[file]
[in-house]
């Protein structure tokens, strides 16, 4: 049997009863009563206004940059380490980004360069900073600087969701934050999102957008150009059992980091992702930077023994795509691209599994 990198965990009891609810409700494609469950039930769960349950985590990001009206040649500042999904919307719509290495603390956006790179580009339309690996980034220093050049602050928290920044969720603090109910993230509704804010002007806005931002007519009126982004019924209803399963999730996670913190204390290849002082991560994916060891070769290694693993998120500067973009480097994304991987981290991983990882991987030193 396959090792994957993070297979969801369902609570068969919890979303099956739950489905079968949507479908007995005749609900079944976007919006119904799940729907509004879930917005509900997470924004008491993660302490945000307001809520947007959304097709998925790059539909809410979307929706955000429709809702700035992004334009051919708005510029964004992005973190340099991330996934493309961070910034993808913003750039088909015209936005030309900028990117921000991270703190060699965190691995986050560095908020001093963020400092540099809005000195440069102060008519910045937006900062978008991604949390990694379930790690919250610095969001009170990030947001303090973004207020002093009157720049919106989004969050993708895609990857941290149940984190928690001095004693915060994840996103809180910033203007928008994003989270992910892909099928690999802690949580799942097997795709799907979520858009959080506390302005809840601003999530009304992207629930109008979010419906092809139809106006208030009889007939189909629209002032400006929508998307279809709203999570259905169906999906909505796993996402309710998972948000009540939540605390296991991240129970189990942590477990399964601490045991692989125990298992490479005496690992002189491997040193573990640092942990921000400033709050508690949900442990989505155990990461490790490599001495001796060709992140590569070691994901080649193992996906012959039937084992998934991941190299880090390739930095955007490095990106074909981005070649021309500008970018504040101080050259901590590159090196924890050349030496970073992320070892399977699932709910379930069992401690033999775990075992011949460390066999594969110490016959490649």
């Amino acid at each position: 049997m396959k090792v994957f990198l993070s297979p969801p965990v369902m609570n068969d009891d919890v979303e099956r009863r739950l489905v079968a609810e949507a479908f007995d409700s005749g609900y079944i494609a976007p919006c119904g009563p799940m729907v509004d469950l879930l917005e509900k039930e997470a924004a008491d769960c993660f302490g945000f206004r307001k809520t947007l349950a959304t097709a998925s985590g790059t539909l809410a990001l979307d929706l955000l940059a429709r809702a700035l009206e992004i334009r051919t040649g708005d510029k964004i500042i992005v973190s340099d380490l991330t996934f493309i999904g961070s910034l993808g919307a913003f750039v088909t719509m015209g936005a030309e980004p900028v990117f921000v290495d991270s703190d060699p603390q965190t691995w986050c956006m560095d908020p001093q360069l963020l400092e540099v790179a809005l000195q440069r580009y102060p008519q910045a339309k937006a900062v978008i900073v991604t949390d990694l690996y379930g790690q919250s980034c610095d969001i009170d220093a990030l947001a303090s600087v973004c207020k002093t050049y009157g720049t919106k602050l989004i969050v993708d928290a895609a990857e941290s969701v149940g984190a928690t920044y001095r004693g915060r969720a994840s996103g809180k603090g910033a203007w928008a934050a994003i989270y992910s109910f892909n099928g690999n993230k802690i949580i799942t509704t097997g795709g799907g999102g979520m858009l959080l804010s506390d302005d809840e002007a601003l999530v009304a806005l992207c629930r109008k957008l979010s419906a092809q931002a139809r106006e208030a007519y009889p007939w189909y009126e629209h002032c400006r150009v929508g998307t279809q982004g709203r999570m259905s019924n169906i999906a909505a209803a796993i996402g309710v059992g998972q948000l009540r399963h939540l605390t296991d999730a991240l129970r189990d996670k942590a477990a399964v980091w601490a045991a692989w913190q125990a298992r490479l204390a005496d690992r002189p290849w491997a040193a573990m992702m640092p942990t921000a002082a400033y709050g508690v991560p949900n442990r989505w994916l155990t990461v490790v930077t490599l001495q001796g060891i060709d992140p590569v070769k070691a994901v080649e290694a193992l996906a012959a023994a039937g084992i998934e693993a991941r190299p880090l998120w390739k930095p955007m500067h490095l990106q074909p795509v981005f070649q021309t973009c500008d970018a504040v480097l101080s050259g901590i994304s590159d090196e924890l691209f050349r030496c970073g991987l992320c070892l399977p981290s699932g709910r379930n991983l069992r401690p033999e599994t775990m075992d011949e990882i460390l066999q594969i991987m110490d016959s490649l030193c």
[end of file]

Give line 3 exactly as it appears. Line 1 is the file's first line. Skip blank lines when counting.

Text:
């Amino acid at each position: 049997m396959k090792v994957f990198l993070s297979p969801p965990v369902m609570n068969d009891d919890v979303e099956r009863r739950l489905v079968a609810e949507a479908f007995d409700s005749g609900y079944i494609a976007p919006c119904g009563p799940m729907v509004d469950l879930l917005e509900k039930e997470a924004a008491d769960c993660f302490g945000f206004r307001k809520t947007l349950a959304t097709a998925s985590g790059t539909l809410a990001l979307d929706l955000l940059a429709r809702a700035l009206e992004i334009r051919t040649g708005d510029k964004i500042i992005v973190s340099d380490l991330t996934f493309i999904g961070s910034l993808g919307a913003f750039v088909t719509m015209g936005a030309e980004p900028v990117f921000v290495d991270s703190d060699p603390q965190t691995w986050c956006m560095d908020p001093q360069l963020l400092e540099v790179a809005l000195q440069r580009y102060p008519q910045a339309k937006a900062v978008i900073v991604t949390d990694l690996y379930g790690q919250s980034c610095d969001i009170d220093a990030l947001a303090s600087v973004c207020k002093t050049y009157g720049t919106k602050l989004i969050v993708d928290a895609a990857e941290s969701v149940g984190a928690t920044y001095r004693g915060r969720a994840s996103g809180k603090g910033a203007w928008a934050a994003i989270y992910s109910f892909n099928g690999n993230k802690i949580i799942t509704t097997g795709g799907g999102g979520m858009l959080l804010s506390d302005d809840e002007a601003l999530v009304a806005l992207c629930r109008k957008l979010s419906a092809q931002a139809r106006e208030a007519y009889p007939w189909y009126e629209h002032c400006r150009v929508g998307t279809q982004g709203r999570m259905s019924n169906i999906a909505a209803a796993i996402g309710v059992g998972q948000l009540r399963h939540l605390t296991d999730a991240l129970r189990d996670k942590a477990a399964v980091w601490a045991a692989w913190q125990a298992r490479l204390a005496d690992r002189p290849w491997a040193a573990m992702m640092p942990t921000a002082a400033y709050g508690v991560p949900n442990r989505w994916l155990t990461v490790v930077t490599l001495q001796g060891i060709d992140p590569v070769k070691a994901v080649e290694a193992l996906a012959a023994a039937g084992i998934e693993a991941r190299p880090l998120w390739k930095p955007m500067h490095l990106q074909p795509v981005f070649q021309t973009c500008d970018a504040v480097l101080s050259g901590i994304s590159d090196e924890l691209f050349r030496c970073g991987l992320c070892l399977p981290s699932g709910r379930n991983l069992r401690p033999e599994t775990m075992d011949e990882i460390l066999q594969i991987m110490d016959s490649l030193c």